Back here, when we were discussing filibusters (well, OK, when I was discussing filibusters and you got to comment), there came up the subject of the dreaded "hypothetical question," which I think is just the opportunity I need to point out what a complete, crock of weasel shit that whole concept is. So, where to begin?
Let's first understand one indisputable fact. When it comes to things like White House press gaggles, the only goal of the speaker is to impart as little information as possible, and to take as much time as possible doing it.
If one is a working journalist, one does not go to a White House gaggle for information. One goes because it has simply become an unavoidable and tedious ritual -- a painful dance at which journalists attempt to ask questions, the speaker uses one of a canned set of responses to deflect or evade the question and the faithful scribe scribbles down the response as if something meaningful had just happened. And on it goes, week after week after mind-numbing, excruciating week, with everyone understanding their pre-assigned roles, knowing that any deviation from script would cause a catastrophic disturbance in the force for which they would never be forgiven.
And how, exactly, does someone like Scottie manage to dodge, weave, shuck and jive these questions week after week? There are a number of techniques which he uses so frequently, one wonders why he doesn't just number them to save everyone the time.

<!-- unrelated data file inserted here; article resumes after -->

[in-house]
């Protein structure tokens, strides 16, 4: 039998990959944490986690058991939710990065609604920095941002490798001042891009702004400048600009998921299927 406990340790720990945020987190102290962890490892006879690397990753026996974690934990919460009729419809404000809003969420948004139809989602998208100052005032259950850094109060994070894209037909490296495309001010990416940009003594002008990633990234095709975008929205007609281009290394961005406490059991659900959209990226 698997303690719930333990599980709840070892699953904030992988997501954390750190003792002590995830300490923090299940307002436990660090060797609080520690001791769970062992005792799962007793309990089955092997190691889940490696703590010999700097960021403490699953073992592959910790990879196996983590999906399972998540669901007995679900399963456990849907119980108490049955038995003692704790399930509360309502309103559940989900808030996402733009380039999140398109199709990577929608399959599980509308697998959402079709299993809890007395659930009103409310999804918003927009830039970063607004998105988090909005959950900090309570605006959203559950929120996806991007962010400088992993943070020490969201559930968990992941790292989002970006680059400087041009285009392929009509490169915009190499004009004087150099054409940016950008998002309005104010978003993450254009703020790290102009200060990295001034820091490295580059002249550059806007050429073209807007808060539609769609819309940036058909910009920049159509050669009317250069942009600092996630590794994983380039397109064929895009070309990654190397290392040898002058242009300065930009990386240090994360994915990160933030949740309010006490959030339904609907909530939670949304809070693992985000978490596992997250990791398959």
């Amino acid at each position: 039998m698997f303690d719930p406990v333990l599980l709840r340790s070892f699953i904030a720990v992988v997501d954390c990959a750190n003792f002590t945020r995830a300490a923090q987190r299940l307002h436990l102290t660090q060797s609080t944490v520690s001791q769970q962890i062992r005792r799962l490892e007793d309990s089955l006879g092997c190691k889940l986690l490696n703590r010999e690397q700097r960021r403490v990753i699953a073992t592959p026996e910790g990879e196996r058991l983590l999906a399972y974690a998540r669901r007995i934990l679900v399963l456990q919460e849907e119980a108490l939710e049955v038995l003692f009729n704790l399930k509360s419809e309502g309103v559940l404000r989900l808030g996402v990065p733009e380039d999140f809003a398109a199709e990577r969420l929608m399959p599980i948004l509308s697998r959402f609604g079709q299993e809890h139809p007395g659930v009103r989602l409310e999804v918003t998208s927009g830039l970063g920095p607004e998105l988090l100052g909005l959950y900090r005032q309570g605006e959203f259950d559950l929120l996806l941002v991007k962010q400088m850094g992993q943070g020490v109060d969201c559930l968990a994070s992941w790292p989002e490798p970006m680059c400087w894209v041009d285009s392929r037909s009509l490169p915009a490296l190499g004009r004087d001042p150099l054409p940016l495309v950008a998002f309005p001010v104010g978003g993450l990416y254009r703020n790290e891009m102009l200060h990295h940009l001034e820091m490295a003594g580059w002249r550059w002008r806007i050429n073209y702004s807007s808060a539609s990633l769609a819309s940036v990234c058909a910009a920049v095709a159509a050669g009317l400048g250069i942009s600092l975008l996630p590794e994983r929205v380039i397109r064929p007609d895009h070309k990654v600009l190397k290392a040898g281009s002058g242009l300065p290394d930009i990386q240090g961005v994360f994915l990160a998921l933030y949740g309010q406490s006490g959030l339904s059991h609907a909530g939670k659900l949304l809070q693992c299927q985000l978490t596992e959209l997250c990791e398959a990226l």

First, there's the "I just disagree with your question" approach, which might resemble:
Reporter: Scott, what's the President's feelings on the fact that, even two years after the invasion that supposedly brought democracy to Iraq, there are still quite a few Iraqis that seem to resent the American presence?
Scott: Well, first of all, I disagree with your characterization ...
Yup, if Scottie doesn't like your tone, he'll just "disagree" with your "characterization". Don't believe me? See for yourself.
Another of Scottie's favourite dodges is to deflect the question elsewhere, even when doing that is clearly nonsensical, as in something (totally fictional) like:
Reporter: Scott, what does the President think of Israeli soldiers using Palestinian school children for sniper practice?
Scott: Well, clearly, that's a question you should address to the Israelis.
You'll notice what just happened there, of course. While the questioner wanted to know the President's thoughts on some topic, Scottie suggested that that information should be obtained from the subjects of the issue at hand, which is, naturally, completely irrelevant.
This happens depressingly frequently. Does the President think the Department of Justice should be getting more aggressive investigating the Valerie Plame case? Well, you'll have to ask the DOJ. Does the President support Sen. Bill Frist's pushing for the "nuclear option" in terms of the filibuster? Naturally, you should ask Senator Frist. What does the President think of the recent atrocities in Uzbekistan? Obviously, you'll have to ask the Uzbekistanis. What does the President think of the proposed ANWR drilling and its potentially devastating effect on migrating caribou herds? Well, you should ask the caribou. (OK, I kind of made that last one up. Sort of.) Apparently, if you want to know what the President thinks, the absolutely last person you should ask is the President or his spokesweasel.
But perhaps the most effective and aggravating Scottie dodge is the "hypothetical question" blow-off, which is so delightfully dishonest and hypocritical that it needs its own posting to do it justice. Stay tuned.